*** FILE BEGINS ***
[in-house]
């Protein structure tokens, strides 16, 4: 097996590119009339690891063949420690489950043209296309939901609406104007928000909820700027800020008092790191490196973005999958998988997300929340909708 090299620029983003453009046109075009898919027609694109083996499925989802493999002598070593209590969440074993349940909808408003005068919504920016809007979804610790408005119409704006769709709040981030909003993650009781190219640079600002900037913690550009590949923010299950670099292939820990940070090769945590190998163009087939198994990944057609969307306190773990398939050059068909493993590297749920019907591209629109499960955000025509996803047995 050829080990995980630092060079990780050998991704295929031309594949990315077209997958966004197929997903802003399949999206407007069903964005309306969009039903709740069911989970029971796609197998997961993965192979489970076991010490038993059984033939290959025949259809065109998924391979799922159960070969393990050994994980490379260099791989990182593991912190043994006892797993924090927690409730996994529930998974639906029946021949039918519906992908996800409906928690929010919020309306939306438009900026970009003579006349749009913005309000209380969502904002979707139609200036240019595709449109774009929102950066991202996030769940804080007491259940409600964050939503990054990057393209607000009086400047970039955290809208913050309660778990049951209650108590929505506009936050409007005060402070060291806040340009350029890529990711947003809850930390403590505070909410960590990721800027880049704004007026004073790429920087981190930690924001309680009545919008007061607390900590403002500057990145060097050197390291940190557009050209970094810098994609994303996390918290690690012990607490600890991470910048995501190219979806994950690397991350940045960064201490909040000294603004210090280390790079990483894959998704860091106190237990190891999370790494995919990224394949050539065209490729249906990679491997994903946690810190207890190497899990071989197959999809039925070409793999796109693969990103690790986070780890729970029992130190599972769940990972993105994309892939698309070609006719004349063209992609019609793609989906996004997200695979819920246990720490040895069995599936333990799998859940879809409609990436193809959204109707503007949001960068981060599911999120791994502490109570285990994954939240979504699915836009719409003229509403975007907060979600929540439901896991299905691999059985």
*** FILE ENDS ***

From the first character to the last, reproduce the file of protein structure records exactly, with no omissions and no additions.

[in-house]
């Protein structure tokens, strides 16, 4: 097996590119009339690891063949420690489950043209296309939901609406104007928000909820700027800020008092790191490196973005999958998988997300929340909708 090299620029983003453009046109075009898919027609694109083996499925989802493999002598070593209590969440074993349940909808408003005068919504920016809007979804610790408005119409704006769709709040981030909003993650009781190219640079600002900037913690550009590949923010299950670099292939820990940070090769945590190998163009087939198994990944057609969307306190773990398939050059068909493993590297749920019907591209629109499960955000025509996803047995 050829080990995980630092060079990780050998991704295929031309594949990315077209997958966004197929997903802003399949999206407007069903964005309306969009039903709740069911989970029971796609197998997961993965192979489970076991010490038993059984033939290959025949259809065109998924391979799922159960070969393990050994994980490379260099791989990182593991912190043994006892797993924090927690409730996994529930998974639906029946021949039918519906992908996800409906928690929010919020309306939306438009900026970009003579006349749009913005309000209380969502904002979707139609200036240019595709449109774009929102950066991202996030769940804080007491259940409600964050939503990054990057393209607000009086400047970039955290809208913050309660778990049951209650108590929505506009936050409007005060402070060291806040340009350029890529990711947003809850930390403590505070909410960590990721800027880049704004007026004073790429920087981190930690924001309680009545919008007061607390900590403002500057990145060097050197390291940190557009050209970094810098994609994303996390918290690690012990607490600890991470910048995501190219979806994950690397991350940045960064201490909040000294603004210090280390790079990483894959998704860091106190237990190891999370790494995919990224394949050539065209490729249906990679491997994903946690810190207890190497899990071989197959999809039925070409793999796109693969990103690790986070780890729970029992130190599972769940990972993105994309892939698309070609006719004349063209992609019609793609989906996004997200695979819920246990720490040895069995599936333990799998859940879809409609990436193809959204109707503007949001960068981060599911999120791994502490109570285990994954939240979504699915836009719409003229509403975007907060979600929540439901896991299905691999059985």